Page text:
In Conversation: Vaughan James

Creating awareness of water makes people aware of the truly valuable things in this world. It also makes us question our future and the very future of the planet itself.

Vaughan James is a New Zealand born artist who has been living in Zürich for over a decade. His work has been featured in Swiss Airlines magazine, Leica Switzerland and numerous blogs. He is now working with the Water Survival Box Charity in the UK and Switzerland and, here, he talks to Libby O’Loghlin about one of his great passions: water.

Welcome, Vaughan. Water is indeed a mighty theme. Tell us what initially drew you to it, and how it has manifested in your work so far.

My real interest in water began as a child growing up in New Zealand, close to a beach. During the summer we would swim every day. It was process of continually being in the water. My brothers and I would windsurf and snorkel. I was also in the sea scouts and crewed on a sailing boat for racing season. Often we would go for walks with my father around the rocks at low tide. He had studied biology for a while and would introduce us to all the creatures that lived in the rock pools and clambered through the rocks. It was thrilling to watch the waves break over the rocks and disappear, leaving glassy underwater paradises with small fish and crabs. It was like looking into a crystal glass ball teeming with life.

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It sounds like environmentalism plays a large part in your work, and an interesting humanitarian element has blossomed through your water project. Tell us how you became aligned with clean water charity work, and what the impact is when people donate.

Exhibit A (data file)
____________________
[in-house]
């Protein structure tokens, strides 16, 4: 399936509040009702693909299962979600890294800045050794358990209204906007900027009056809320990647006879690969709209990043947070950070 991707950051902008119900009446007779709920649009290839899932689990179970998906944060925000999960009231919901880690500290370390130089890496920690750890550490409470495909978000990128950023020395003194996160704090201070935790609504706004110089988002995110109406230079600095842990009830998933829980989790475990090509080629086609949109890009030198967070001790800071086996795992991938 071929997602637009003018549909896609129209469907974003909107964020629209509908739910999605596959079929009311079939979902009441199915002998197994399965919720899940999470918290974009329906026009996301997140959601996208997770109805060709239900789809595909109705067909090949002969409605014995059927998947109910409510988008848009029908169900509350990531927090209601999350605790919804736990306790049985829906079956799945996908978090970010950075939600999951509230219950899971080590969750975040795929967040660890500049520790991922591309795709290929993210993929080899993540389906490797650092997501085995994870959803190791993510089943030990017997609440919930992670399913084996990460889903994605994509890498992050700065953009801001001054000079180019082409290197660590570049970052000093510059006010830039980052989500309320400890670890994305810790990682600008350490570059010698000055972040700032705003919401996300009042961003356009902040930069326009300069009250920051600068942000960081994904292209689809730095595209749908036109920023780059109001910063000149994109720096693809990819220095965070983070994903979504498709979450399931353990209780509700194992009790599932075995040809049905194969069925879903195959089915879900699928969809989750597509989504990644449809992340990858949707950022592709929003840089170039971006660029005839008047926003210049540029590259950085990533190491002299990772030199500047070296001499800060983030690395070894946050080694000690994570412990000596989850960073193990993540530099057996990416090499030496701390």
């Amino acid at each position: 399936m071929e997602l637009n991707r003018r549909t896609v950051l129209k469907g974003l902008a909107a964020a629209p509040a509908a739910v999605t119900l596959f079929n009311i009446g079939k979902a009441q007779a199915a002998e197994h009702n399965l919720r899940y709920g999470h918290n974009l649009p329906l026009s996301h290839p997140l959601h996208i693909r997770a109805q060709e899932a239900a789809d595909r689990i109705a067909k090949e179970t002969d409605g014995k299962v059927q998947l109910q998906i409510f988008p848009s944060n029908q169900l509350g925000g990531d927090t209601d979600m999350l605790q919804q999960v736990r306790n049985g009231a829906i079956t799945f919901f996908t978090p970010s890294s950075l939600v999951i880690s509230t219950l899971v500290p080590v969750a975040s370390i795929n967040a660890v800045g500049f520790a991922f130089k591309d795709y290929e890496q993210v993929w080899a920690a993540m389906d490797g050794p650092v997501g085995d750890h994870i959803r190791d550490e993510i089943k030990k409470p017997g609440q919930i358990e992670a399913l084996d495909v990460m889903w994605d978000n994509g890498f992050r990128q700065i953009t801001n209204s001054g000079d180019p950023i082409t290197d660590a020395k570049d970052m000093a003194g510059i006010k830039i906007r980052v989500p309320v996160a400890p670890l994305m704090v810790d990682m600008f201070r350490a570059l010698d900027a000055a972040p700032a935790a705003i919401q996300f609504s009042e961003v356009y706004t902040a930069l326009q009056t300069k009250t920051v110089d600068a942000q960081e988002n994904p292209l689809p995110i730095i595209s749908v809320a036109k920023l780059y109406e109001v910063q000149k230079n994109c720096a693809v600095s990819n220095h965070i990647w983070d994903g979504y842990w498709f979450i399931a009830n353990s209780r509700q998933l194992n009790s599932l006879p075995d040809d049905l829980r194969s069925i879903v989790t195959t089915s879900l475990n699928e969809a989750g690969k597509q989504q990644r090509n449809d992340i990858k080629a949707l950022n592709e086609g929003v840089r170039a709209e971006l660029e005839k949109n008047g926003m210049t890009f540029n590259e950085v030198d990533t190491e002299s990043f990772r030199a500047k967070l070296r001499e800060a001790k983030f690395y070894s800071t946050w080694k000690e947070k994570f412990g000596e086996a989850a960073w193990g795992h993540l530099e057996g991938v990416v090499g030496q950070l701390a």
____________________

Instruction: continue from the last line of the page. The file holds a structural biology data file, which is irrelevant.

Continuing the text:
I have a concern for the environment but like most of us, there is definitely an element of hypocrisy. To a certain extent it goes back to the economic argument of the ‘collective good’. We would all benefit from a clean sustainable environment; however, we can only achieve this by individuals acting in a positive, selfless way.

There are some charities that are making a difference. I am currently working with the Water Survival Box Charity that sends people a box with a water filter and shelter equipment in the immediate aftermath of a natural disaster. One of the first things that happens is water contamination, and one of the biggest killers in the world is dirty water. For just 200 Swiss francs, a family of five can have clean drinking water for up to five years. Let’s face it: no one is immune to natural disasters.

What advice would you give young artists starting out?

As I once heard somewhere: ‘Take my advice, I’m not using it!’

When starting out, focus on the process, rather than a goal. If you like the process, do it. Some would say that making money isn’t the goal of making art, but when you don’t it can be very limiting and depressing. Creating work is often the easy part.

Also:

  • Be shameless about promoting your work. These days people buy the art as much as the personality behind it. Get the work out there. It’s great if you can find a gallery to sell your work and support you, but galleries often don’t have the budget to build an artist’s career.
  • If someone wants to buy your work, sell it. An artist friend of mine said years ago, “You can always make another one.” When someone buys your work they will ‘stick’ it on the world, their friends will see it and you will have a much better chance of selling the next picture. They will also look after it and treasure it.